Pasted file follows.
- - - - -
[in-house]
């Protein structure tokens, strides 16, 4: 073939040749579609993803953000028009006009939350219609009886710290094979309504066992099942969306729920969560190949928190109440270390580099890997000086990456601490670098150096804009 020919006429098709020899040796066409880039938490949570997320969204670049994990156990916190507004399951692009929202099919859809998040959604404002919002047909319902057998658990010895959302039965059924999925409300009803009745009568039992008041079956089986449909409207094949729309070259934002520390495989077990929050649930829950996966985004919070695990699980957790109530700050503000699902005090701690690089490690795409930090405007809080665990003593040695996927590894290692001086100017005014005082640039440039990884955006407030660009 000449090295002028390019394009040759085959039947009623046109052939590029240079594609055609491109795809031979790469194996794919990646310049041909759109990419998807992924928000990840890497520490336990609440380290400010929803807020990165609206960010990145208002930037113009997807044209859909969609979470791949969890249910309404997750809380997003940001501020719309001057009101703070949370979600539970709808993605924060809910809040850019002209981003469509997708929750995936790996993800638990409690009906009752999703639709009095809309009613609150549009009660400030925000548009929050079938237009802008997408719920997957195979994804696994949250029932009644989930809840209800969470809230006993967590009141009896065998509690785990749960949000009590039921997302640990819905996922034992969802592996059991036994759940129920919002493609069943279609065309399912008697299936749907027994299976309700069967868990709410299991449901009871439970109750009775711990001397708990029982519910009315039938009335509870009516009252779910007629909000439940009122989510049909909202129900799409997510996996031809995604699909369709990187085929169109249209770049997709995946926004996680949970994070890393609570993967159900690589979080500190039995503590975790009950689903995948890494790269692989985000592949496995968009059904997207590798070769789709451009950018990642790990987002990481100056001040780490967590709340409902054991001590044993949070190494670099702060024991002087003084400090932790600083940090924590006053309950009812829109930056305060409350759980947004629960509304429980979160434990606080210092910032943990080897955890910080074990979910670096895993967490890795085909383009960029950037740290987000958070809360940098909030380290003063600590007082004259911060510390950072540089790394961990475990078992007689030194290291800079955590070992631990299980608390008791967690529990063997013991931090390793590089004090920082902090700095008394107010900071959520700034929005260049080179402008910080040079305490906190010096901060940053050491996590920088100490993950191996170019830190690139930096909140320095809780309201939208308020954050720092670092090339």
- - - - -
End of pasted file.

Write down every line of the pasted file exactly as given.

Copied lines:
[in-house]
């Protein structure tokens, strides 16, 4: 073939040749579609993803953000028009006009939350219609009886710290094979309504066992099942969306729920969560190949928190109440270390580099890997000086990456601490670098150096804009 020919006429098709020899040796066409880039938490949570997320969204670049994990156990916190507004399951692009929202099919859809998040959604404002919002047909319902057998658990010895959302039965059924999925409300009803009745009568039992008041079956089986449909409207094949729309070259934002520390495989077990929050649930829950996966985004919070695990699980957790109530700050503000699902005090701690690089490690795409930090405007809080665990003593040695996927590894290692001086100017005014005082640039440039990884955006407030660009 000449090295002028390019394009040759085959039947009623046109052939590029240079594609055609491109795809031979790469194996794919990646310049041909759109990419998807992924928000990840890497520490336990609440380290400010929803807020990165609206960010990145208002930037113009997807044209859909969609979470791949969890249910309404997750809380997003940001501020719309001057009101703070949370979600539970709808993605924060809910809040850019002209981003469509997708929750995936790996993800638990409690009906009752999703639709009095809309009613609150549009009660400030925000548009929050079938237009802008997408719920997957195979994804696994949250029932009644989930809840209800969470809230006993967590009141009896065998509690785990749960949000009590039921997302640990819905996922034992969802592996059991036994759940129920919002493609069943279609065309399912008697299936749907027994299976309700069967868990709410299991449901009871439970109750009775711990001397708990029982519910009315039938009335509870009516009252779910007629909000439940009122989510049909909202129900799409997510996996031809995604699909369709990187085929169109249209770049997709995946926004996680949970994070890393609570993967159900690589979080500190039995503590975790009950689903995948890494790269692989985000592949496995968009059904997207590798070769789709451009950018990642790990987002990481100056001040780490967590709340409902054991001590044993949070190494670099702060024991002087003084400090932790600083940090924590006053309950009812829109930056305060409350759980947004629960509304429980979160434990606080210092910032943990080897955890910080074990979910670096895993967490890795085909383009960029950037740290987000958070809360940098909030380290003063600590007082004259911060510390950072540089790394961990475990078992007689030194290291800079955590070992631990299980608390008791967690529990063997013991931090390793590089004090920082902090700095008394107010900071959520700034929005260049080179402008910080040079305490906190010096901060940053050491996590920088100490993950191996170019830190690139930096909140320095809780309201939208308020954050720092670092090339």